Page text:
Furniture is something that sets the stage for our everyday interactions. It controls our social settings. It interrupts and interjects. The function is primal and the aesthetics functional. Every culture from every corner of the world has their version of the furniture archetypes, each revealing something about the culture that created them.
Eduwik Architecture Excellence Awards 2022 (Students)
First Award | Cultural
Project Name: Creation + Display, A Museum of Furniture
Studio Name: Rand Allison
The site of this museum has a deep history and culture of furniture making. Largely influenced by the millions of hardwood trees native to the area, furniture making became one of the most prominent businesses in the state early in its history. Crafting became a vehicle for financial mobility and remains one until this day.
So the question poses itself: How to design a museum for a place with a strong craft culture and how can the spaces serve the craft?
The answer comes through looking at the museum like we look at our furniture. The building then becomes the setting, while the furniture becomes the active participants in the drama. The objects are displayed in a way that changes the viewers perspective. This perspective shift creates an environment honoring the craft by glorifying the object.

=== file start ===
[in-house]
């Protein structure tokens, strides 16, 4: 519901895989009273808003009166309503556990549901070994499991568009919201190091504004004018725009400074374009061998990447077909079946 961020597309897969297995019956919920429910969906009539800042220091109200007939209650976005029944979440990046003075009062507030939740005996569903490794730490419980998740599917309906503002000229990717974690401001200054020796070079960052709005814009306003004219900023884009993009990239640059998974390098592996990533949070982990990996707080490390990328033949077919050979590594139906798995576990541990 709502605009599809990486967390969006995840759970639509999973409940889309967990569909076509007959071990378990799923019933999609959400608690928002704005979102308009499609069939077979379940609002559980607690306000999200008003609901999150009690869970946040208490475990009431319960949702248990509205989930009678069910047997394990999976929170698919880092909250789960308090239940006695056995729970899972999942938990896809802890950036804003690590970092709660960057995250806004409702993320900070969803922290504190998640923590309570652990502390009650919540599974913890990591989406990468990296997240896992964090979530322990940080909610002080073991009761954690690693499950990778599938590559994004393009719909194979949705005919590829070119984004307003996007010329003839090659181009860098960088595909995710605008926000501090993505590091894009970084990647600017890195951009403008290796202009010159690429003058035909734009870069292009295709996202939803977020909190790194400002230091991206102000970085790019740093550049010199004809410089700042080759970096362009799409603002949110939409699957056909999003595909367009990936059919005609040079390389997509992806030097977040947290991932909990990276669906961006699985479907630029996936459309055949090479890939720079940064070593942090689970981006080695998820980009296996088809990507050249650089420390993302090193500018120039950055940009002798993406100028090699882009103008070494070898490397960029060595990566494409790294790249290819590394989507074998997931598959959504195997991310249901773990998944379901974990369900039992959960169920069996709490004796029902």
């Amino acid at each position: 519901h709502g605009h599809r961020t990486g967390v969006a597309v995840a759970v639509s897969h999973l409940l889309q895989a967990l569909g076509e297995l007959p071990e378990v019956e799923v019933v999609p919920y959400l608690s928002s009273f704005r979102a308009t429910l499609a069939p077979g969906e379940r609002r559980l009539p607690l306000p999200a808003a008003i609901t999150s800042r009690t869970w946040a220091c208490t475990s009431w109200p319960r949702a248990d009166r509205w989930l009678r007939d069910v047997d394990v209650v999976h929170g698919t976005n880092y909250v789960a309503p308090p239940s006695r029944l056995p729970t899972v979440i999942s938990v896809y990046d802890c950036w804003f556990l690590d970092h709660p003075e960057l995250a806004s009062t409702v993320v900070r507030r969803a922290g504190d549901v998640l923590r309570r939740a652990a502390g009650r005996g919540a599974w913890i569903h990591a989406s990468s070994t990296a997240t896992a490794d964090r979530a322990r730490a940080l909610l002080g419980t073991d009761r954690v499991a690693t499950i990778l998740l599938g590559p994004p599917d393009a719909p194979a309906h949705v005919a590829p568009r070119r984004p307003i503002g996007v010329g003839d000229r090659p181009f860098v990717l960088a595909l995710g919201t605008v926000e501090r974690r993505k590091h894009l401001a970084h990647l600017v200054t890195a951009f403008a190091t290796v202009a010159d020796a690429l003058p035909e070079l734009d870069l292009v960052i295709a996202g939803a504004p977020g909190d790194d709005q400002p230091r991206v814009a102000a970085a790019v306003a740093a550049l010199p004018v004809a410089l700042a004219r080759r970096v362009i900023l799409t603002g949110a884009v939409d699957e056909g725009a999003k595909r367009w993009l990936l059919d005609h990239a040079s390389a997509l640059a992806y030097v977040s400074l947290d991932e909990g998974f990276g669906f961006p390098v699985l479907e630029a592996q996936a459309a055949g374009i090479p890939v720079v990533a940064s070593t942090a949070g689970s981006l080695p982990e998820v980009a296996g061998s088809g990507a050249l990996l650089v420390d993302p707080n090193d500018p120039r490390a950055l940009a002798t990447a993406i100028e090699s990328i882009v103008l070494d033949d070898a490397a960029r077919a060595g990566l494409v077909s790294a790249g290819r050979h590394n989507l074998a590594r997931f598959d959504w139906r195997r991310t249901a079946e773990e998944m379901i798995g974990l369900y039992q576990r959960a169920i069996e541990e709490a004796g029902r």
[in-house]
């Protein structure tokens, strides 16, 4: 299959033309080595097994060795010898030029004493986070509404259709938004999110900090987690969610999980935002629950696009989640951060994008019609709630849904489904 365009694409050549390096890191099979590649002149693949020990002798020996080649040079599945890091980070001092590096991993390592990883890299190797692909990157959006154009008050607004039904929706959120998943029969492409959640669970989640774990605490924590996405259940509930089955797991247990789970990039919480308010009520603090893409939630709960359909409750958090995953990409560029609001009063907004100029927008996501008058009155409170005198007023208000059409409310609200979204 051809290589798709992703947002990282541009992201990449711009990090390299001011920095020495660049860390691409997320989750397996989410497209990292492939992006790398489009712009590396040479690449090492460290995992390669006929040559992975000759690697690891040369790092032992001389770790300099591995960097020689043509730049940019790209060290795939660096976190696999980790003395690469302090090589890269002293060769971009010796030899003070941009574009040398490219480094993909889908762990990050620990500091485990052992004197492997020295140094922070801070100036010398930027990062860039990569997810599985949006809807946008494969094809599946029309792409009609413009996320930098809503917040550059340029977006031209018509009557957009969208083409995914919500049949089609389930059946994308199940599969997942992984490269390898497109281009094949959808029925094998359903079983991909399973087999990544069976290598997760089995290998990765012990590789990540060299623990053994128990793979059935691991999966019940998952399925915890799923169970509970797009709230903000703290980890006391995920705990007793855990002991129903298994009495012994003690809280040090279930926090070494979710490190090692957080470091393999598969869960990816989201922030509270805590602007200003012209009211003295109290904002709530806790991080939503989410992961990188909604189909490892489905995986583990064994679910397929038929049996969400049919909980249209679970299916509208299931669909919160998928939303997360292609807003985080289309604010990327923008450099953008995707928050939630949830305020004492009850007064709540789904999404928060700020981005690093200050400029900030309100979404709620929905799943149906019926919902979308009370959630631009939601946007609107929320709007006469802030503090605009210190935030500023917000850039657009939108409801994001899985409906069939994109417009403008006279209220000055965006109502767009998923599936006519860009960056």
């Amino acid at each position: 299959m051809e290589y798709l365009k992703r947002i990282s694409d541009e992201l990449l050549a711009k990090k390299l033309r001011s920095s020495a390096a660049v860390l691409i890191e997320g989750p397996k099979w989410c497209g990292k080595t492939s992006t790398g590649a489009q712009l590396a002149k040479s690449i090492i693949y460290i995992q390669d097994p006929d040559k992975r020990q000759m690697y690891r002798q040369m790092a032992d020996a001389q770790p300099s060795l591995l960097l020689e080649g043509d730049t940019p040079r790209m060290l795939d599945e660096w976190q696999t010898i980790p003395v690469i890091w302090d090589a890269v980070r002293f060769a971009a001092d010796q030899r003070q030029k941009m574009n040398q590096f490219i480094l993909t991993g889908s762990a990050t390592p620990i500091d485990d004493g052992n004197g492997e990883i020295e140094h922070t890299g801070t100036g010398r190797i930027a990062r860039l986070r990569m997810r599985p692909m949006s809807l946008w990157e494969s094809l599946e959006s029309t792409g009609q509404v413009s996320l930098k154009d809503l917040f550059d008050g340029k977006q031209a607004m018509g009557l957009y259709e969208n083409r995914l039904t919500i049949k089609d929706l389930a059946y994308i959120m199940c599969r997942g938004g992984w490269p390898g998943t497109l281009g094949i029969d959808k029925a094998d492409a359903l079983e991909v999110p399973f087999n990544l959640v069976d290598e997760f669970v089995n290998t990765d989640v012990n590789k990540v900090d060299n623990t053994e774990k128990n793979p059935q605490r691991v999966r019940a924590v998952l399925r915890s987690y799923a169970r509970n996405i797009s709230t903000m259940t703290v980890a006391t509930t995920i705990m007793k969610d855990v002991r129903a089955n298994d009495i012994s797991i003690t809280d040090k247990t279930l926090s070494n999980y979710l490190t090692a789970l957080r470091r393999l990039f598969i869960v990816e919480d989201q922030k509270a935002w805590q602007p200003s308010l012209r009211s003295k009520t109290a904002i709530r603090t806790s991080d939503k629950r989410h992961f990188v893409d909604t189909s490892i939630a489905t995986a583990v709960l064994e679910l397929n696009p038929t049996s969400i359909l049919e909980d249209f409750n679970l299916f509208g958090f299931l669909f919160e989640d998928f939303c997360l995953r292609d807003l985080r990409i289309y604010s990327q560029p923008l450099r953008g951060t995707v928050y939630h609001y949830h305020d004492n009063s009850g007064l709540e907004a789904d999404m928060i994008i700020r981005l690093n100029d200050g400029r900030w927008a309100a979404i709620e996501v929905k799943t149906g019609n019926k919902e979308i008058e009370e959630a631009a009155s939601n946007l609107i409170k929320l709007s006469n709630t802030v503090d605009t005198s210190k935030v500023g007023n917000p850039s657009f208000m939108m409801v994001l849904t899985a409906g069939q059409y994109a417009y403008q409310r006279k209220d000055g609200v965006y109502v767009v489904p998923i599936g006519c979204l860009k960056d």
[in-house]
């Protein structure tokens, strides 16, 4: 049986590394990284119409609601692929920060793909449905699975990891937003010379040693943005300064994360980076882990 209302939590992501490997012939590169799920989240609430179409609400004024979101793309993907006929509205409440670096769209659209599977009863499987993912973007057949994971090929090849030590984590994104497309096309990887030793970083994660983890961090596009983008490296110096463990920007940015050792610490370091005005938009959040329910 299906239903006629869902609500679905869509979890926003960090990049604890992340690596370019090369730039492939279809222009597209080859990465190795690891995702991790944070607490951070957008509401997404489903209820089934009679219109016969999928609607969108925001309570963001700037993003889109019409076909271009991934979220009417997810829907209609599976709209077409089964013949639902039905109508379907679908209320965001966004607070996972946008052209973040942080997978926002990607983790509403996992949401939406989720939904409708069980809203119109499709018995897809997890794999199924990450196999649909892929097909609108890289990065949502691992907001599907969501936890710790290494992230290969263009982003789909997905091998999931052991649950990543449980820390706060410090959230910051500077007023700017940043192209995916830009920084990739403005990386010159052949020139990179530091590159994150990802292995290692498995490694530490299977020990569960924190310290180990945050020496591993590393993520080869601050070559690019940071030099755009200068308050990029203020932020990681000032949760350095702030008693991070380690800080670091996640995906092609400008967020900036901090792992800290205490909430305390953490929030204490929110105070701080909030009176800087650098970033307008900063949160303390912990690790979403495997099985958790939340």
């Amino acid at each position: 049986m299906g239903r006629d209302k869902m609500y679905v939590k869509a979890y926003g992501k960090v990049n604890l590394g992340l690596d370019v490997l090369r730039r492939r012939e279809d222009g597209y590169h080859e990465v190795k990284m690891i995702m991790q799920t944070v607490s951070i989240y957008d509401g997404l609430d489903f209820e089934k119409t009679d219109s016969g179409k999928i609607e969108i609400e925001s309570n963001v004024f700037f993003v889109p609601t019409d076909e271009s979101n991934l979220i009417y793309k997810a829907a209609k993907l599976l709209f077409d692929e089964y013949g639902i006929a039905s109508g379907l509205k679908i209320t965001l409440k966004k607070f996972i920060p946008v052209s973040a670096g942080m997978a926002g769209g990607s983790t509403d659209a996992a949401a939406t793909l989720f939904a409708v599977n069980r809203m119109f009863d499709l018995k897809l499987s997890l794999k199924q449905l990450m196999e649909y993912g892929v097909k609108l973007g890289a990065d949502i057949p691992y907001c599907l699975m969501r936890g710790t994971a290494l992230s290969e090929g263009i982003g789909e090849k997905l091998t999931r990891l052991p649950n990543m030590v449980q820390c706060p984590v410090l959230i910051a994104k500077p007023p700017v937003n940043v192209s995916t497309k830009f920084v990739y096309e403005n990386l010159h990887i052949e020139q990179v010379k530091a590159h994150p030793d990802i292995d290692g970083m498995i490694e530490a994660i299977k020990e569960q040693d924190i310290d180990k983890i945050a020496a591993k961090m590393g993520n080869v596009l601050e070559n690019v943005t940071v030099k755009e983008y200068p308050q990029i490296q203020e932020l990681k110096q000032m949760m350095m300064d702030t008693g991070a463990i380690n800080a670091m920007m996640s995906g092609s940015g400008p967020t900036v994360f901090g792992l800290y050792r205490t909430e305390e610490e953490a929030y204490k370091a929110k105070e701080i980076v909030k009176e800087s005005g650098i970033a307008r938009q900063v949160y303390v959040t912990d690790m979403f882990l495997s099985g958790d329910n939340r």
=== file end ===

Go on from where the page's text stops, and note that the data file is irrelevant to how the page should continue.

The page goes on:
The museum is unique in that it features creation and display. Display spaces serve as a setting for the drama of craft. Creation spaces make the craft the object on display. The process is glorified and on view. By elevating the craft, the objects become something other than tools for sitting or storing. The spaces serve the craft and create a perspective shifting experience.
Programmatically the spaces are divided into two volumes. Spaces for creation are highlighted and put on display. The creation spaces are designed to enhance the experience of the craftspeople, taking into account the crafts-peoples needs. The large display spaces serve the craft by changing the perspective of the objects, creating a more dramatic interaction between the user and the objects. Two large vertical towers serve as “lanterns” for the museum. During the day they flood the interior spaces with light and at night they act as a beacon, a guiding light for the lost craftsperson. Other programmatic elements are a library space and a theater space that serve as spaces for education and instruction. The site features many opportunities for interaction between user and craft. To the north of the building is the more formal park space, with outdoor gallery spaces, event spaces, and spaces for recreation. To the south east of the building is the less formal park space. These spaces are designed to create interactions between users and the natural landscape. Spaces for relaxation and isolation create the setting for reflection. These spaces help decompress users after the museum experience. Programmatically the site and the building seek to serve furniture craftspeople in Asheville, North Carolina.